ITC: Motorola violates one of Microsoft's mobile patents

Summary:The U.S. ITC has issued a preliminary ruling in Microsoft's case against Motorola Mobility and has found Motorola to be violating one of seven patents in question.

The preliminary ruling in the U.S. International Trade Commission case involving Microsoft and Motorola Mobility is in, as of December 20.

The ITC found that Motorola Mobility is in violation of one of Microsoft's patents, U.S. Patent No. 6,370,566. This patent, makes it possible for users to schedule meetings from their mobile devices. Here's a link to the initial determination from today.

Florian Mueller, of FOSS Patents blog fame (and who is doing a paid study for Microsoft on FRAND patents), has a chart explaining more about patent '566.

Microsoft had been seeking to prove that Motorola Mobility infringed seven of its mobile patents.

Microsoft's official statement, attributable to David Howard, Microsoft Corporate Vice President and Deputy General Counsel:

“We are pleased with the ITC’s initial determination finding Motorola violated four claims of a Microsoft patent. As Samsung, HTC, Acer and other companies have recognized, respecting others’ intellectual property through licensing is the right path forward.”

The next step in this case is a final determination by the six-member commission. Then the ITC judge takes the staff's opinions into account in making a final decision.

Microsoft sued Motorola on October 1, 2010, over alleged infringement of Motorola’s Android smartphones on Microsoft’s patents. On November 9, Microsoft sued Motorola again over wireless and video coding patents that are used by the Xbox and smartphones. In the latter case, Microsoft claimed that Motorola is charging excessive royalties for its patents. Motorola retaliated with its own countersuit on November 10, 2010, claiming infringement of 16 of its patents by Microsoft’s PC and server software, Windows Mobile and Xbox products.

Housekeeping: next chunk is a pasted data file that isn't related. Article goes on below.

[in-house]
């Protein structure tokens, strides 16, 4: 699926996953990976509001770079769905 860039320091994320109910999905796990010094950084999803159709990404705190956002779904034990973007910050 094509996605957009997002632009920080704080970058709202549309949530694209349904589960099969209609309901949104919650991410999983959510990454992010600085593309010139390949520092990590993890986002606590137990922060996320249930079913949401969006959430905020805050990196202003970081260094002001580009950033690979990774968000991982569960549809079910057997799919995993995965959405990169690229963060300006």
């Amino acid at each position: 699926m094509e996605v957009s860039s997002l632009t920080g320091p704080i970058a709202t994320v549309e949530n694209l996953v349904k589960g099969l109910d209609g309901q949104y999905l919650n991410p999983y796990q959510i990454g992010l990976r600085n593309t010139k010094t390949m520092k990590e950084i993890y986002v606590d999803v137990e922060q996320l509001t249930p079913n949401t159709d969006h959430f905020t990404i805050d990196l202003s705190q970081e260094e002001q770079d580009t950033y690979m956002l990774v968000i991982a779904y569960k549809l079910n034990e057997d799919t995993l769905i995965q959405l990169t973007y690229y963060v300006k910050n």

As Mueller noted in his post on the Administrative Law Judge's initial determination, the Microsoft-Motorola Mobility dispute is "now keeping multiple courts in the United States and Germany busy with more than 50 different patents-in-suit."

Earlier this month, European antitrust regulators suspended their review of Google's intended purchase of Motorola Mobility, and are seeking further information before the acquisition can proceed.

Updates: Microsoft is claiming that 18 devices include code from patent '566. The 18: Atrix, Backflip, Bravo, Charm, Cliq, Cliq 2, Cliq XT, Defy, Devour, Droid 2, Droid 2 Global, Droid Pro, Droid X, Droid X2, Flipout, Flipside, Spice, Xoom Tablet. Geekwire has a link to the Motorola Mobility statement, which includes the following information on what's next:

"The final decision in this case, based on the deliberation of the full ITC, is expected by April 20, 2012. The ITC’s final determination ruling would be subject to a 60-day review period by U.S. President Obama. The Company noted that sales outside the U.S. are not within the focus of the ITC."

Speaking of lawsuits... I never did note that the Novell vs. Microsoft antitrust case (dating back to the Windows 95 days) came to an end on December 16. The jury was hung (because of a lone juror), so Microsoft was off the hook and didn't have to pay Novell over $1 billion in damages. Microsoft has filed paperwork asking a federal judge to dismiss the case for good.

Topics: Mobility, Legal, Microsoft

About

Mary Jo Foley has covered the tech industry for 30 years for a variety of publications, including ZDNet, eWeek and Baseline. She is the author of Microsoft 2.0: How Microsoft plans to stay relevant in the post-Gates era (John Wiley & Sons, 2008). She also is the cohost of the "Windows Weekly" podcast on the TWiT network. Got a tip? Se... Full Bio

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